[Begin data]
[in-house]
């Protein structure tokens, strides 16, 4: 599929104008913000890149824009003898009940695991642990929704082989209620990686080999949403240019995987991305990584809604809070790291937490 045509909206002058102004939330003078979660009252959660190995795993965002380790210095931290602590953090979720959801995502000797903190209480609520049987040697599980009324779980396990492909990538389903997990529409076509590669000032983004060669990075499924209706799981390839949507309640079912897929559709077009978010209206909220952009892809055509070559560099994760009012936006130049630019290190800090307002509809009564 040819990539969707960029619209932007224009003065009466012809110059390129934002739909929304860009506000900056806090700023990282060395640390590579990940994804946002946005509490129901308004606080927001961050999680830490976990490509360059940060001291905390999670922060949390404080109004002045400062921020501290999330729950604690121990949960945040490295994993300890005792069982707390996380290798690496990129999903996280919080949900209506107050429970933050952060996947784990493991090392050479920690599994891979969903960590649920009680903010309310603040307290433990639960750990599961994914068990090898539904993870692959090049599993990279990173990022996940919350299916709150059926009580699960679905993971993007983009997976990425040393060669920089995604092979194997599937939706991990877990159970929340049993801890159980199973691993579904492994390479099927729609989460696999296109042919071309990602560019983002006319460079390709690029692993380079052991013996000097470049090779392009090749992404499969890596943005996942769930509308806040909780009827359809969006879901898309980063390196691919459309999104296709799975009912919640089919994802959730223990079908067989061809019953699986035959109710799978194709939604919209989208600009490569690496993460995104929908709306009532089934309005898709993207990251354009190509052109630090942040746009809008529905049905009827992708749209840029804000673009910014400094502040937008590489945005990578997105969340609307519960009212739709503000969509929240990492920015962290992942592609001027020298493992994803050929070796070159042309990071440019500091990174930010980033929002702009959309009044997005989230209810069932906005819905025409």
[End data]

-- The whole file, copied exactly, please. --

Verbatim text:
[in-house]
């Protein structure tokens, strides 16, 4: 599929104008913000890149824009003898009940695991642990929704082989209620990686080999949403240019995987991305990584809604809070790291937490 045509909206002058102004939330003078979660009252959660190995795993965002380790210095931290602590953090979720959801995502000797903190209480609520049987040697599980009324779980396990492909990538389903997990529409076509590669000032983004060669990075499924209706799981390839949507309640079912897929559709077009978010209206909220952009892809055509070559560099994760009012936006130049630019290190800090307002509809009564 040819990539969707960029619209932007224009003065009466012809110059390129934002739909929304860009506000900056806090700023990282060395640390590579990940994804946002946005509490129901308004606080927001961050999680830490976990490509360059940060001291905390999670922060949390404080109004002045400062921020501290999330729950604690121990949960945040490295994993300890005792069982707390996380290798690496990129999903996280919080949900209506107050429970933050952060996947784990493991090392050479920690599994891979969903960590649920009680903010309310603040307290433990639960750990599961994914068990090898539904993870692959090049599993990279990173990022996940919350299916709150059926009580699960679905993971993007983009997976990425040393060669920089995604092979194997599937939706991990877990159970929340049993801890159980199973691993579904492994390479099927729609989460696999296109042919071309990602560019983002006319460079390709690029692993380079052991013996000097470049090779392009090749992404499969890596943005996942769930509308806040909780009827359809969006879901898309980063390196691919459309999104296709799975009912919640089919994802959730223990079908067989061809019953699986035959109710799978194709939604919209989208600009490569690496993460995104929908709306009532089934309005898709993207990251354009190509052109630090942040746009809008529905049905009827992708749209840029804000673009910014400094502040937008590489945005990578997105969340609307519960009212739709503000969509929240990492920015962290992942592609001027020298493992994803050929070796070159042309990071440019500091990174930010980033929002702009959309009044997005989230209810069932906005819905025409």